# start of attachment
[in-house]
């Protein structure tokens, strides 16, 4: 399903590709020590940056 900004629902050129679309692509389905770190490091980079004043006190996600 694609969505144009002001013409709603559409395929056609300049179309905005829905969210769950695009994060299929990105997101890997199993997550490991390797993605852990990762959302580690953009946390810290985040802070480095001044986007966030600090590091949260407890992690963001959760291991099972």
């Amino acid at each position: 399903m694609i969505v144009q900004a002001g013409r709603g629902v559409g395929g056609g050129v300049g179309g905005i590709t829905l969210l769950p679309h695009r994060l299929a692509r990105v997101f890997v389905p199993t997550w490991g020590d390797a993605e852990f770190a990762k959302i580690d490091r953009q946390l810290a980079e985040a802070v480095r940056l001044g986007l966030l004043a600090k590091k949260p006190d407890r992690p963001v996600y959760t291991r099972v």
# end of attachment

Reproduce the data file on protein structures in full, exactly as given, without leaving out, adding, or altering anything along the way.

[in-house]
């Protein structure tokens, strides 16, 4: 399903590709020590940056 900004629902050129679309692509389905770190490091980079004043006190996600 694609969505144009002001013409709603559409395929056609300049179309905005829905969210769950695009994060299929990105997101890997199993997550490991390797993605852990990762959302580690953009946390810290985040802070480095001044986007966030600090590091949260407890992690963001959760291991099972």
């Amino acid at each position: 399903m694609i969505v144009q900004a002001g013409r709603g629902v559409g395929g056609g050129v300049g179309g905005i590709t829905l969210l769950p679309h695009r994060l299929a692509r990105v997101f890997v389905p199993t997550w490991g020590d390797a993605e852990f770190a990762k959302i580690d490091r953009q946390l810290a980079e985040a802070v480095r940056l001044g986007l966030l004043a600090k590091k949260p006190d407890r992690p963001v996600y959760t291991r099972v």